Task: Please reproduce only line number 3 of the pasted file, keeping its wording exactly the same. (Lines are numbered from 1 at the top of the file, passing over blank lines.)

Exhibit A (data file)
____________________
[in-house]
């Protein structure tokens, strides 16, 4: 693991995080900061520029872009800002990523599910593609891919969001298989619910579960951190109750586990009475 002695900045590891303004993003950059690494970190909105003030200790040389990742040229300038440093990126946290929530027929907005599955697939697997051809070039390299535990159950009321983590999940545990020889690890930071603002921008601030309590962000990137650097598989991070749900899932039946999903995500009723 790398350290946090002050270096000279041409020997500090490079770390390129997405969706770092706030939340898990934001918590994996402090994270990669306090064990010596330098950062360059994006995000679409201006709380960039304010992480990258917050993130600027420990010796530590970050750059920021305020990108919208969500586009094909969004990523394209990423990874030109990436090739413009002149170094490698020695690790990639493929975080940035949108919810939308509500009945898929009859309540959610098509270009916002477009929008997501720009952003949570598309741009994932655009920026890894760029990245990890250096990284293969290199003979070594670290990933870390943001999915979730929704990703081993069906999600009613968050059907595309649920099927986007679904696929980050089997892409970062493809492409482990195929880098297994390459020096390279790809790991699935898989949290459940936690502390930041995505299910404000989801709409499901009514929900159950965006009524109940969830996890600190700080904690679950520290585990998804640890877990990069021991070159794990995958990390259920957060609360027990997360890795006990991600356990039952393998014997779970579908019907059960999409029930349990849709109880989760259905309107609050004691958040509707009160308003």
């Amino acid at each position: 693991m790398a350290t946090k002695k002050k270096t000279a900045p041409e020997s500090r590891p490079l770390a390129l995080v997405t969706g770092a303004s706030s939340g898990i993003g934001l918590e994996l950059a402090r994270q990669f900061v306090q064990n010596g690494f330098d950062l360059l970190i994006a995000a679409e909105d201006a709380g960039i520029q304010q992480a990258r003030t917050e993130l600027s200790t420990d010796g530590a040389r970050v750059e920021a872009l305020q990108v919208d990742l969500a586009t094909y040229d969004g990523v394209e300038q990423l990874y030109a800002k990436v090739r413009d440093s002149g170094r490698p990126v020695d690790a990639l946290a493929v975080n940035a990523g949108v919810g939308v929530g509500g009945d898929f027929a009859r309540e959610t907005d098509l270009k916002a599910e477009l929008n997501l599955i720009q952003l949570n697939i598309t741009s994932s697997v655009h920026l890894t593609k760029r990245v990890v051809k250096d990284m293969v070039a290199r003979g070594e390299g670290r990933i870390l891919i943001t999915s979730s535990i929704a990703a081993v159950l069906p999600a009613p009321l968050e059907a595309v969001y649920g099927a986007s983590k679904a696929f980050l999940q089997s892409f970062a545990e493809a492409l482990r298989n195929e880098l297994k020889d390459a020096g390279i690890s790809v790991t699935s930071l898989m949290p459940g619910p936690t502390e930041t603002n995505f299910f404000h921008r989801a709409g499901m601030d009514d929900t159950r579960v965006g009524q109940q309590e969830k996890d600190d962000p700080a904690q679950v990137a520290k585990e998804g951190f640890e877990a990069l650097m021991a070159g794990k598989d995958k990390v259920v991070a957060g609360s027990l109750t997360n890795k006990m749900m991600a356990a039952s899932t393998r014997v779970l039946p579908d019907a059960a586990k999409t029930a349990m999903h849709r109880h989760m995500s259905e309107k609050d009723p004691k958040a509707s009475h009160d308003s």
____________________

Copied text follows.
């Amino acid at each position: 693991m790398a350290t946090k002695k002050k270096t000279a900045p041409e020997s500090r590891p490079l770390a390129l995080v997405t969706g770092a303004s706030s939340g898990i993003g934001l918590e994996l950059a402090r994270q990669f900061v306090q064990n010596g690494f330098d950062l360059l970190i994006a995000a679409e909105d201006a709380g960039i520029q304010q992480a990258r003030t917050e993130l600027s200790t420990d010796g530590a040389r970050v750059e920021a872009l305020q990108v919208d990742l969500a586009t094909y040229d969004g990523v394209e300038q990423l990874y030109a800002k990436v090739r413009d440093s002149g170094r490698p990126v020695d690790a990639l946290a493929v975080n940035a990523g949108v919810g939308v929530g509500g009945d898929f027929a009859r309540e959610t907005d098509l270009k916002a599910e477009l929008n997501l599955i720009q952003l949570n697939i598309t741009s994932s697997v655009h920026l890894t593609k760029r990245v990890v051809k250096d990284m293969v070039a290199r003979g070594e390299g670290r990933i870390l891919i943001t999915s979730s535990i929704a990703a081993v159950l069906p999600a009613p009321l968050e059907a595309v969001y649920g099927a986007s983590k679904a696929f980050l999940q089997s892409f970062a545990e493809a492409l482990r298989n195929e880098l297994k020889d390459a020096g390279i690890s790809v790991t699935s930071l898989m949290p459940g619910p936690t502390e930041t603002n995505f299910f404000h921008r989801a709409g499901m601030d009514d929900t159950r579960v965006g009524q109940q309590e969830k996890d600190d962000p700080a904690q679950v990137a520290k585990e998804g951190f640890e877990a990069l650097m021991a070159g794990k598989d995958k990390v259920v991070a957060g609360s027990l109750t997360n890795k006990m749900m991600a356990a039952s899932t393998r014997v779970l039946p579908d019907a059960a586990k999409t029930a349990m999903h849709r109880h989760m995500s259905e309107k609050d009723p004691k958040a509707s009475h009160d308003s």